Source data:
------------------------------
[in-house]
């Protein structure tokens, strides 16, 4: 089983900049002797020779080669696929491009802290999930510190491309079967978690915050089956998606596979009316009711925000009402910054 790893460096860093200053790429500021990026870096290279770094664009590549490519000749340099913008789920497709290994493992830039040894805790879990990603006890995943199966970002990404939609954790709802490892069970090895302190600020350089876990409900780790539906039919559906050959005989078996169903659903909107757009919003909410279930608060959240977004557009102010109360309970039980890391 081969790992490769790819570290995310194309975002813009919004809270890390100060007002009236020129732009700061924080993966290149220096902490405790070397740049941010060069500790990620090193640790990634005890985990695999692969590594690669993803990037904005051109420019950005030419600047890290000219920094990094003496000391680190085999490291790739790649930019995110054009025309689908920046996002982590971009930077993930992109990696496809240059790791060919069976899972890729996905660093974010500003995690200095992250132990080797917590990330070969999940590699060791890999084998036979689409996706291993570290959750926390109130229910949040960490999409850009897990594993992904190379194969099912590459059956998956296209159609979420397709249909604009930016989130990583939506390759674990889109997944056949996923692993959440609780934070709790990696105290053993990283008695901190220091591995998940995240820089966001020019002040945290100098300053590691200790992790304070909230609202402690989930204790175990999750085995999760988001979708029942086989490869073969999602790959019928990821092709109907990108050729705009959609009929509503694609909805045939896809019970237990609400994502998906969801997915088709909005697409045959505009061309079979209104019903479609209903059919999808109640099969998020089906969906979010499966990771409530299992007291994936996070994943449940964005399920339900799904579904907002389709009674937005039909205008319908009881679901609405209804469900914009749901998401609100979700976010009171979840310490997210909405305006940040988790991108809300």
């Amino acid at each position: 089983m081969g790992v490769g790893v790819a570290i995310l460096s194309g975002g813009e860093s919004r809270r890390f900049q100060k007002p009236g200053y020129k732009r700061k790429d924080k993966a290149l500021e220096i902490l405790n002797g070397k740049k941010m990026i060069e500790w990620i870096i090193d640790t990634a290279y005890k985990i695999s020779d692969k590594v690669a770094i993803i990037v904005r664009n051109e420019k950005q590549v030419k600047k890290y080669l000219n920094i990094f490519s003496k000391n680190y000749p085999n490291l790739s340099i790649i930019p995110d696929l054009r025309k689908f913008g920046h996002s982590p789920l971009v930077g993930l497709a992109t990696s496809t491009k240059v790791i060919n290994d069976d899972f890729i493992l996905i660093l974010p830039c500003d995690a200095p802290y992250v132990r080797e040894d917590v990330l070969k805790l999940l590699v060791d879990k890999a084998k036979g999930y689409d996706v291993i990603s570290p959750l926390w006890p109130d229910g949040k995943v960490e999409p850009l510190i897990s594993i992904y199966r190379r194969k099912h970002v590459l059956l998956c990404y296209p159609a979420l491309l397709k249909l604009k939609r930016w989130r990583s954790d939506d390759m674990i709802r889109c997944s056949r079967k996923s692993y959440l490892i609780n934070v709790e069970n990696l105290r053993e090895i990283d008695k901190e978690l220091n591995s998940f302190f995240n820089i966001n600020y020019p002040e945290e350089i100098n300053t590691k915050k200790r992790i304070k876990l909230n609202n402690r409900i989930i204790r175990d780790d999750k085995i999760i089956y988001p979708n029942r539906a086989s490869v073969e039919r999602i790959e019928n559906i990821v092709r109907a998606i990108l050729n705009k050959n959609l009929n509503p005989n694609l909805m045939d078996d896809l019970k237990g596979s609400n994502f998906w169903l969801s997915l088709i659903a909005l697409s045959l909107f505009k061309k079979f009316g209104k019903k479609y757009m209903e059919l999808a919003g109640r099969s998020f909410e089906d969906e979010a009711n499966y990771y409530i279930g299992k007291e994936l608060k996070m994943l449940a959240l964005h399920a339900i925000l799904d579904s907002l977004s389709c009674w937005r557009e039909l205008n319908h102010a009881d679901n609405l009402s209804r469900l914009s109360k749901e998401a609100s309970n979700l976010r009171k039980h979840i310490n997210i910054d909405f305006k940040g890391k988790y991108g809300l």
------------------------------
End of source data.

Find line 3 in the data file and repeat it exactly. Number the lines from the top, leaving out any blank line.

């Amino acid at each position: 089983m081969g790992v490769g790893v790819a570290i995310l460096s194309g975002g813009e860093s919004r809270r890390f900049q100060k007002p009236g200053y020129k732009r700061k790429d924080k993966a290149l500021e220096i902490l405790n002797g070397k740049k941010m990026i060069e500790w990620i870096i090193d640790t990634a290279y005890k985990i695999s020779d692969k590594v690669a770094i993803i990037v904005r664009n051109e420019k950005q590549v030419k600047k890290y080669l000219n920094i990094f490519s003496k000391n680190y000749p085999n490291l790739s340099i790649i930019p995110d696929l054009r025309k689908f913008g920046h996002s982590p789920l971009v930077g993930l497709a992109t990696s496809t491009k240059v790791i060919n290994d069976d899972f890729i493992l996905i660093l974010p830039c500003d995690a200095p802290y992250v132990r080797e040894d917590v990330l070969k805790l999940l590699v060791d879990k890999a084998k036979g999930y689409d996706v291993i990603s570290p959750l926390w006890p109130d229910g949040k995943v960490e999409p850009l510190i897990s594993i992904y199966r190379r194969k099912h970002v590459l059956l998956c990404y296209p159609a979420l491309l397709k249909l604009k939609r930016w989130r990583s954790d939506d390759m674990i709802r889109c997944s056949r079967k996923s692993y959440l490892i609780n934070v709790e069970n990696l105290r053993e090895i990283d008695k901190e978690l220091n591995s998940f302190f995240n820089i966001n600020y020019p002040e945290e350089i100098n300053t590691k915050k200790r992790i304070k876990l909230n609202n402690r409900i989930i204790r175990d780790d999750k085995i999760i089956y988001p979708n029942r539906a086989s490869v073969e039919r999602i790959e019928n559906i990821v092709r109907a998606i990108l050729n705009k050959n959609l009929n509503p005989n694609l909805m045939d078996d896809l019970k237990g596979s609400n994502f998906w169903l969801s997915l088709i659903a909005l697409s045959l909107f505009k061309k079979f009316g209104k019903k479609y757009m209903e059919l999808a919003g109640r099969s998020f909410e089906d969906e979010a009711n499966y990771y409530i279930g299992k007291e994936l608060k996070m994943l449940a959240l964005h399920a339900i925000l799904d579904s907002l977004s389709c009674w937005r557009e039909l205008n319908h102010a009881d679901n609405l009402s209804r469900l914009s109360k749901e998401a609100s309970n979700l976010r009171k039980h979840i310490n997210i910054d909405f305006k940040g890391k988790y991108g809300l």